#install.packages ('cluster') # install if necessary library (cluster) clust <- agnes (sqrt (bc.dist), method = 'ward') # calculate Ward's algorithm # on square-rooted Bray-Curtis distances

Resulting cluster dendrogram can be plotted using the function `plot`

. Note that the object `clust`

is of the class `agnes`

, so `plot.agnes`

will be used in case that generic `plot`

function is applied on it; in case that it is the result of `hclust`

, the function `plot.hclust`

would be used. The function `plot.agnes`

by default plots two figures and works in interactive mode (needs to hit enter in order to proceed to the next one (the second one is the dendrogram). By adding argument `which.plot = 2`

, only the dendrogram (the second plot) will be plotted (for meaning of `which.plot`

, check `?plot.agnes`

).

plot (clust, which.plot = 2)

However, since below we will be using functions designed to be used for the objects of class `hclust`

, let's convert the object `clust`

into the class `hclust`

by function `as.hclust`

, and then `plot`

it (in this case, R will use `plot.hclust`

function):

clust.hclust <- as.hclust (clust) plot (clust.hclust)

(I will not include the figure of the dendrogram below the code, since it looks identical to the one above, just with different labels).

To cut the tree into a few clusters, we will use the function `cutree`

(sounds like *to cut tree*, but with only a single *t*), which can cut the dendrogram according to predefined criteria, either into a given number of clusters (argument `k`

), or according to a given level of similarity/dissimilarity (argument `h`

). Here, we will cut the dendrogram into five groups of samples:

groups <- cutree (clust, k = 5) groups

[1] 1 1 1 1 1 1 1 1 1 1 2 3 4 1 1 2 3 4 1 1 2 3 4 1 1 2 3 3 3 3 2 3 3 3 [35] 3 2 2 3 3 3 2 2 2 2 2 5 5 2 2 2

The values in the vector are ordered according to the order of samples in the species composition matrix, and reflect the assignment of each sample to the cluster (1 to 5). The first value is always cluster 1.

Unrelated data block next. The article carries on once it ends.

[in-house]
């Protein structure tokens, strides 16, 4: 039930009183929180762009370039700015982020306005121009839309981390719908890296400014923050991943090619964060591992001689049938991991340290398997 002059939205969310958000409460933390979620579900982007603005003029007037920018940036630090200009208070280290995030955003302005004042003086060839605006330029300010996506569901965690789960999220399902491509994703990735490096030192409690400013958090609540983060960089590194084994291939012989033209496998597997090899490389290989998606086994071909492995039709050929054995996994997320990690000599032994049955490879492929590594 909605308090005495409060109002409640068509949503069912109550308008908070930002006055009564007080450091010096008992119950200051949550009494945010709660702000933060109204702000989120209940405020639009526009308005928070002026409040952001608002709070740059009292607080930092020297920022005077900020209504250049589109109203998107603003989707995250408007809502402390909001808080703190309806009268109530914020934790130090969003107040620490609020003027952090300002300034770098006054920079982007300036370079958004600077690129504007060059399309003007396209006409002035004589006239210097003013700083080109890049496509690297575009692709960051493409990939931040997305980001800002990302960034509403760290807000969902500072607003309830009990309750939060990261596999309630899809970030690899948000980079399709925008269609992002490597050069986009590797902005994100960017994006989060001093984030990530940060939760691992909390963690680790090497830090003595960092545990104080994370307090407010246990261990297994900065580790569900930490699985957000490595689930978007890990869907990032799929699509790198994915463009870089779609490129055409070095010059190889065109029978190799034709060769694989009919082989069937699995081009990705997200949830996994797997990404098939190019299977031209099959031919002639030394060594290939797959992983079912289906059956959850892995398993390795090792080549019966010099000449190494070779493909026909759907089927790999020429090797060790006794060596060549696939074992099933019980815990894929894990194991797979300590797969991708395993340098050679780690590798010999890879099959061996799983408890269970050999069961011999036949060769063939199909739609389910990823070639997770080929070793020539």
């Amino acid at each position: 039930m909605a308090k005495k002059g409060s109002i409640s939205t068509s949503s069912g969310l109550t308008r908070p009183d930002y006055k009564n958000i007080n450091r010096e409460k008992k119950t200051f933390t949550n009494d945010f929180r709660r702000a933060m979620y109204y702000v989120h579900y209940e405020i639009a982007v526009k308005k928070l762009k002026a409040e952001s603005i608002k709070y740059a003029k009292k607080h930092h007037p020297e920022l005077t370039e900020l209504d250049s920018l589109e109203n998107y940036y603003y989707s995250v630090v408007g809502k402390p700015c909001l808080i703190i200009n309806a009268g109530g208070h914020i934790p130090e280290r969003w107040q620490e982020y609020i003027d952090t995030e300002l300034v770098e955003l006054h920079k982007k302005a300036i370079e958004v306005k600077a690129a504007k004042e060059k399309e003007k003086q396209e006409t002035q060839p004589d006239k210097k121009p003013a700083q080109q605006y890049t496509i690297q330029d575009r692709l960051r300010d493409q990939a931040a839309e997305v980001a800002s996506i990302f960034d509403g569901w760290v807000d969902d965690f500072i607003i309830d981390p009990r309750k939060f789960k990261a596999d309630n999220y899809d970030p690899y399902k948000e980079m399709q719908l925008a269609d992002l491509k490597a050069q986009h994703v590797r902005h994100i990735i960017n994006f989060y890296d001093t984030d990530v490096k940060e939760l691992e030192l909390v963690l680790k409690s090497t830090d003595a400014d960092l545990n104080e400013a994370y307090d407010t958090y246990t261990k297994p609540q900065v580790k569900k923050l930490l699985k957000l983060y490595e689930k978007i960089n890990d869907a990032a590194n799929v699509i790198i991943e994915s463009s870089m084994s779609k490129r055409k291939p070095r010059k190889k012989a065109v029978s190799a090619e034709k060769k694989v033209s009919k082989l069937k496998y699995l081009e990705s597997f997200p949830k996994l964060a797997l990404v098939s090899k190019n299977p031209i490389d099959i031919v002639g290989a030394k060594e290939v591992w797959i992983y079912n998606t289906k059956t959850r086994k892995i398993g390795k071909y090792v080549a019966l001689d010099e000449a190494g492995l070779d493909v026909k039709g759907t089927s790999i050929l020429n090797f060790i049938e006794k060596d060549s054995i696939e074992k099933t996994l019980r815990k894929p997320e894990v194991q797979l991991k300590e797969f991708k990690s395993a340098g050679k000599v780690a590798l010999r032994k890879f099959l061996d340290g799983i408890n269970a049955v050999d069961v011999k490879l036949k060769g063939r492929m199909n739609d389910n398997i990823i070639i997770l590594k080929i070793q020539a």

Now, we will display these clusters onto the cluster dendrogram produced above by the function `plot`

. The issue here is that in the dendrogram, the order of clusters is always from left to right (i.e. cluster 1 is the first one on the left), but this may not fit the results of the function `cutree`

, which always assigns the first sample in the matrix into cluster 1. That's why we need to identify which sample on the dendrogram belongs to which cluster. For this, we need to look into the object generated by the clustering function (`agnes`

here) and search for the order of samples in the dendrogram. In the object of the class `hclust`

, this information is in the component `$order`

:

`clust.hclust$order`

[1] 1 2 6 7 14 19 24 25 3 10 8 9 4 5 15 20 11 16 21 26 31 36 37 42 41 43 44 45 48 [30] 49 50 12 17 22 29 28 27 32 33 30 35 34 38 39 40 13 18 23 46 47

As you see when comparing this order with the dendrogram above, it fits exactly the way how samples are sorted in the dendrogram from left to right (starts with sample 1 and ends with sample 47). Now, we need to know which of these samples belong to which cluster according to the function `cutree`

(we will use the object `groups`

for that):

group.order <- groups[clust.hclust$order] group.order

[1] 1 1 1 1 1 1 1 1 1 1 1 1 1 1 1 1 2 2 2 2 2 2 2 2 2 5 5 5 5 5 5 3 3 3 3 3 3 3 3 3 3 3 3 3 [45] 3 4 4 4 4 4

In this way, we get a vector of samples in the order of how they are displayed on the ordination diagram and their assignment into groups 1 to 5. You can see that the order of clusters is 1, 2, 5, 3 and 4. We apply the function `unique`

to get this vector, and use it for colouring the groups in the cluster dendrogram later: